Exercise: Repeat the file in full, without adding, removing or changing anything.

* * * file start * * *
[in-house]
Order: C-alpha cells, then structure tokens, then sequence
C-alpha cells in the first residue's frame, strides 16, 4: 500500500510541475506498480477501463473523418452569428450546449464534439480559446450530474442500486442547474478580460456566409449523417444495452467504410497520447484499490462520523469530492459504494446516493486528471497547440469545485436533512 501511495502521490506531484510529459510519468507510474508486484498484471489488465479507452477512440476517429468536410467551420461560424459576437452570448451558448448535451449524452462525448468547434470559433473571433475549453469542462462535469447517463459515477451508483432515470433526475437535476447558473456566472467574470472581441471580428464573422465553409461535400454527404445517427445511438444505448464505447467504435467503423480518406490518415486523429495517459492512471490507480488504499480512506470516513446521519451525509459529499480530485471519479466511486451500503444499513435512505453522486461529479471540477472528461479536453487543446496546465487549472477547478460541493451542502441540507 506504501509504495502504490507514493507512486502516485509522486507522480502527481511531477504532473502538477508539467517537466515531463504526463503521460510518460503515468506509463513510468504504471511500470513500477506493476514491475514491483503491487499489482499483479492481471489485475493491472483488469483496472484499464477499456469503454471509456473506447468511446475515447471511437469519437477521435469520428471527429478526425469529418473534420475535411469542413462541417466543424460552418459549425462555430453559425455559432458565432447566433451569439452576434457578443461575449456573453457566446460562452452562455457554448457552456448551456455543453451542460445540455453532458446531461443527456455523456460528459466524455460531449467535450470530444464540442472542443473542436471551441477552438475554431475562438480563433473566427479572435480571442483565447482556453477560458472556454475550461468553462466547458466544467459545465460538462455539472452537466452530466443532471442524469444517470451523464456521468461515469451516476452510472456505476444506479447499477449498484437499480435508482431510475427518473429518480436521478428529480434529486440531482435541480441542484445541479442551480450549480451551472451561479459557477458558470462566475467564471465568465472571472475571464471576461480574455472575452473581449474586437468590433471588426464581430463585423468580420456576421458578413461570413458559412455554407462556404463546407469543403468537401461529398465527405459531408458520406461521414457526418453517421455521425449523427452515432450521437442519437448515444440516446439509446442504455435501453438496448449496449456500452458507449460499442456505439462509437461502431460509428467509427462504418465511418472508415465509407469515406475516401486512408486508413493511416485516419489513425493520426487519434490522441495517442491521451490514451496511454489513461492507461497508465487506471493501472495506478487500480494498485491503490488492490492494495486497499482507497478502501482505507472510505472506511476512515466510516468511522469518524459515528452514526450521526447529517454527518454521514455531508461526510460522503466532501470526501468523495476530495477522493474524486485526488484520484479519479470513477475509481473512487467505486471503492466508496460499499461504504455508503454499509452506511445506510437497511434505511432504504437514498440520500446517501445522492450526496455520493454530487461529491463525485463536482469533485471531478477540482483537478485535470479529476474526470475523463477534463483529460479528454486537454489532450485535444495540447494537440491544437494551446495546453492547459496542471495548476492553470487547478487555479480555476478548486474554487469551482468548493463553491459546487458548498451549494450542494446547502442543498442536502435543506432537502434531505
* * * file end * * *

[in-house]
Order: C-alpha cells, then structure tokens, then sequence
C-alpha cells in the first residue's frame, strides 16, 4: 500500500510541475506498480477501463473523418452569428450546449464534439480559446450530474442500486442547474478580460456566409449523417444495452467504410497520447484499490462520523469530492459504494446516493486528471497547440469545485436533512 501511495502521490506531484510529459510519468507510474508486484498484471489488465479507452477512440476517429468536410467551420461560424459576437452570448451558448448535451449524452462525448468547434470559433473571433475549453469542462462535469447517463459515477451508483432515470433526475437535476447558473456566472467574470472581441471580428464573422465553409461535400454527404445517427445511438444505448464505447467504435467503423480518406490518415486523429495517459492512471490507480488504499480512506470516513446521519451525509459529499480530485471519479466511486451500503444499513435512505453522486461529479471540477472528461479536453487543446496546465487549472477547478460541493451542502441540507 506504501509504495502504490507514493507512486502516485509522486507522480502527481511531477504532473502538477508539467517537466515531463504526463503521460510518460503515468506509463513510468504504471511500470513500477506493476514491475514491483503491487499489482499483479492481471489485475493491472483488469483496472484499464477499456469503454471509456473506447468511446475515447471511437469519437477521435469520428471527429478526425469529418473534420475535411469542413462541417466543424460552418459549425462555430453559425455559432458565432447566433451569439452576434457578443461575449456573453457566446460562452452562455457554448457552456448551456455543453451542460445540455453532458446531461443527456455523456460528459466524455460531449467535450470530444464540442472542443473542436471551441477552438475554431475562438480563433473566427479572435480571442483565447482556453477560458472556454475550461468553462466547458466544467459545465460538462455539472452537466452530466443532471442524469444517470451523464456521468461515469451516476452510472456505476444506479447499477449498484437499480435508482431510475427518473429518480436521478428529480434529486440531482435541480441542484445541479442551480450549480451551472451561479459557477458558470462566475467564471465568465472571472475571464471576461480574455472575452473581449474586437468590433471588426464581430463585423468580420456576421458578413461570413458559412455554407462556404463546407469543403468537401461529398465527405459531408458520406461521414457526418453517421455521425449523427452515432450521437442519437448515444440516446439509446442504455435501453438496448449496449456500452458507449460499442456505439462509437461502431460509428467509427462504418465511418472508415465509407469515406475516401486512408486508413493511416485516419489513425493520426487519434490522441495517442491521451490514451496511454489513461492507461497508465487506471493501472495506478487500480494498485491503490488492490492494495486497499482507497478502501482505507472510505472506511476512515466510516468511522469518524459515528452514526450521526447529517454527518454521514455531508461526510460522503466532501470526501468523495476530495477522493474524486485526488484520484479519479470513477475509481473512487467505486471503492466508496460499499461504504455508503454499509452506511445506510437497511434505511432504504437514498440520500446517501445522492450526496455520493454530487461529491463525485463536482469533485471531478477540482483537478485535470479529476474526470475523463477534463483529460479528454486537454489532450485535444495540447494537440491544437494551446495546453492547459496542471495548476492553470487547478487555479480555476478548486474554487469551482468548493463553491459546487458548498451549494450542494446547502442543498442536502435543506432537502434531505